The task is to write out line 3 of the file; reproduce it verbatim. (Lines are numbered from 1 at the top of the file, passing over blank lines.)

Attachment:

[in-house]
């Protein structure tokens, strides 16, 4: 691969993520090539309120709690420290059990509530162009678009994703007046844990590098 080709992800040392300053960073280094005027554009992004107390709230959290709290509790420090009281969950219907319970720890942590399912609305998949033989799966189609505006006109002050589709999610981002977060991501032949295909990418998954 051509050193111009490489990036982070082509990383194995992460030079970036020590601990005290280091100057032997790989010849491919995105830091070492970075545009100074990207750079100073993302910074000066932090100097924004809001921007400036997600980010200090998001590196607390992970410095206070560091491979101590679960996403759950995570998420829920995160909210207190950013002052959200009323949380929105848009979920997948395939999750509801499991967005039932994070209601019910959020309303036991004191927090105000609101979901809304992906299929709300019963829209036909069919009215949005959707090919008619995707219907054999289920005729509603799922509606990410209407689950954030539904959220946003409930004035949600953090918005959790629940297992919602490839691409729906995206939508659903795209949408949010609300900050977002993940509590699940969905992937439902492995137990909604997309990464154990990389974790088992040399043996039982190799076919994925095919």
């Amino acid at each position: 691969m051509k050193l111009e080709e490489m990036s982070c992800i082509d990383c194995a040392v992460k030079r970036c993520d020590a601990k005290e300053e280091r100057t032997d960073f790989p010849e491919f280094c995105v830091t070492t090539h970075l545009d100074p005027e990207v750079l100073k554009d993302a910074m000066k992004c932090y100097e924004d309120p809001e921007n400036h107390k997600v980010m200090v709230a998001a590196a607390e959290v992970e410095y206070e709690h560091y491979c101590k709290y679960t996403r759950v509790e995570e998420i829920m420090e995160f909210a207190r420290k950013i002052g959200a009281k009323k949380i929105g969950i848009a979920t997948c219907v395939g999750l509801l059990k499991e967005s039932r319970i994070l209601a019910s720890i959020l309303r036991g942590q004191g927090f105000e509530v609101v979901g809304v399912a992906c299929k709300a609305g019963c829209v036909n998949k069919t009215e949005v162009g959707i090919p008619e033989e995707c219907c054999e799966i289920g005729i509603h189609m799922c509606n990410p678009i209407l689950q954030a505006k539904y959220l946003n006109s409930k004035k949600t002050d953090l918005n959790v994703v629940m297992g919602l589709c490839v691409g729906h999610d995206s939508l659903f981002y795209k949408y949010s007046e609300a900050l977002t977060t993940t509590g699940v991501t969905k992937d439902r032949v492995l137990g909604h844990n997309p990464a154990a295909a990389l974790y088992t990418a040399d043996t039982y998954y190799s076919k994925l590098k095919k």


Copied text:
């Amino acid at each position: 691969m051509k050193l111009e080709e490489m990036s982070c992800i082509d990383c194995a040392v992460k030079r970036c993520d020590a601990k005290e300053e280091r100057t032997d960073f790989p010849e491919f280094c995105v830091t070492t090539h970075l545009d100074p005027e990207v750079l100073k554009d993302a910074m000066k992004c932090y100097e924004d309120p809001e921007n400036h107390k997600v980010m200090v709230a998001a590196a607390e959290v992970e410095y206070e709690h560091y491979c101590k709290y679960t996403r759950v509790e995570e998420i829920m420090e995160f909210a207190r420290k950013i002052g959200a009281k009323k949380i929105g969950i848009a979920t997948c219907v395939g999750l509801l059990k499991e967005s039932r319970i994070l209601a019910s720890i959020l309303r036991g942590q004191g927090f105000e509530v609101v979901g809304v399912a992906c299929k709300a609305g019963c829209v036909n998949k069919t009215e949005v162009g959707i090919p008619e033989e995707c219907c054999e799966i289920g005729i509603h189609m799922c509606n990410p678009i209407l689950q954030a505006k539904y959220l946003n006109s409930k004035k949600t002050d953090l918005n959790v994703v629940m297992g919602l589709c490839v691409g729906h999610d995206s939508l659903f981002y795209k949408y949010s007046e609300a900050l977002t977060t993940t509590g699940v991501t969905k992937d439902r032949v492995l137990g909604h844990n997309p990464a154990a295909a990389l974790y088992t990418a040399d043996t039982y998954y190799s076919k994925l590098k095919k």